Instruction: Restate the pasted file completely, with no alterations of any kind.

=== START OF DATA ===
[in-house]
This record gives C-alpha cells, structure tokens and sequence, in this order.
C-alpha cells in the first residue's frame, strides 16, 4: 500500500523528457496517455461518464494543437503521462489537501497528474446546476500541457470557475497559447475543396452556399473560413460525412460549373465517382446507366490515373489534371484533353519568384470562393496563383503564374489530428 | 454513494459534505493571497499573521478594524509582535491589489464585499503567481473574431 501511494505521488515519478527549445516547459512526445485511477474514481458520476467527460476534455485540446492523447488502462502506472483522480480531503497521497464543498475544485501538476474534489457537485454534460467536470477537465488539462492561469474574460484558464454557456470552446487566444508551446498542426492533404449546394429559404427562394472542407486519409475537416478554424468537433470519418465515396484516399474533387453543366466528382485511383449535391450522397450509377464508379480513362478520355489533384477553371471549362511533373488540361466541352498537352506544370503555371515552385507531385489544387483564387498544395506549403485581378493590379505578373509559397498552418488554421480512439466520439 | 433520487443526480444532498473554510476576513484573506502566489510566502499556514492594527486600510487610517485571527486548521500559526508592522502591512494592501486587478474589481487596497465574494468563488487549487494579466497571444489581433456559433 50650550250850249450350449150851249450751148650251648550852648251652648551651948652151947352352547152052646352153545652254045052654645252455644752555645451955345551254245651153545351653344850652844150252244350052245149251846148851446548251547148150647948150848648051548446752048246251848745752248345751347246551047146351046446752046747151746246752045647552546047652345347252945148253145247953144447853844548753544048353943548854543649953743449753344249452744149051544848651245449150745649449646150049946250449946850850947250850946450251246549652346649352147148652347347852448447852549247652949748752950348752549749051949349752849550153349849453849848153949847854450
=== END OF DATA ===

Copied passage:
[in-house]
This record gives C-alpha cells, structure tokens and sequence, in this order.
C-alpha cells in the first residue's frame, strides 16, 4: 500500500523528457496517455461518464494543437503521462489537501497528474446546476500541457470557475497559447475543396452556399473560413460525412460549373465517382446507366490515373489534371484533353519568384470562393496563383503564374489530428 | 454513494459534505493571497499573521478594524509582535491589489464585499503567481473574431 501511494505521488515519478527549445516547459512526445485511477474514481458520476467527460476534455485540446492523447488502462502506472483522480480531503497521497464543498475544485501538476474534489457537485454534460467536470477537465488539462492561469474574460484558464454557456470552446487566444508551446498542426492533404449546394429559404427562394472542407486519409475537416478554424468537433470519418465515396484516399474533387453543366466528382485511383449535391450522397450509377464508379480513362478520355489533384477553371471549362511533373488540361466541352498537352506544370503555371515552385507531385489544387483564387498544395506549403485581378493590379505578373509559397498552418488554421480512439466520439 | 433520487443526480444532498473554510476576513484573506502566489510566502499556514492594527486600510487610517485571527486548521500559526508592522502591512494592501486587478474589481487596497465574494468563488487549487494579466497571444489581433456559433 50650550250850249450350449150851249450751148650251648550852648251652648551651948652151947352352547152052646352153545652254045052654645252455644752555645451955345551254245651153545351653344850652844150252244350052245149251846148851446548251547148150647948150848648051548446752048246251848745752248345751347246551047146351046446752046747151746246752045647552546047652345347252945148253145247953144447853844548753544048353943548854543649953743449753344249452744149051544848651245449150745649449646150049946250449946850850947250850946450251246549652346649352147148652347347852448447852549247652949748752950348752549749051949349752849550153349849453849848153949847854450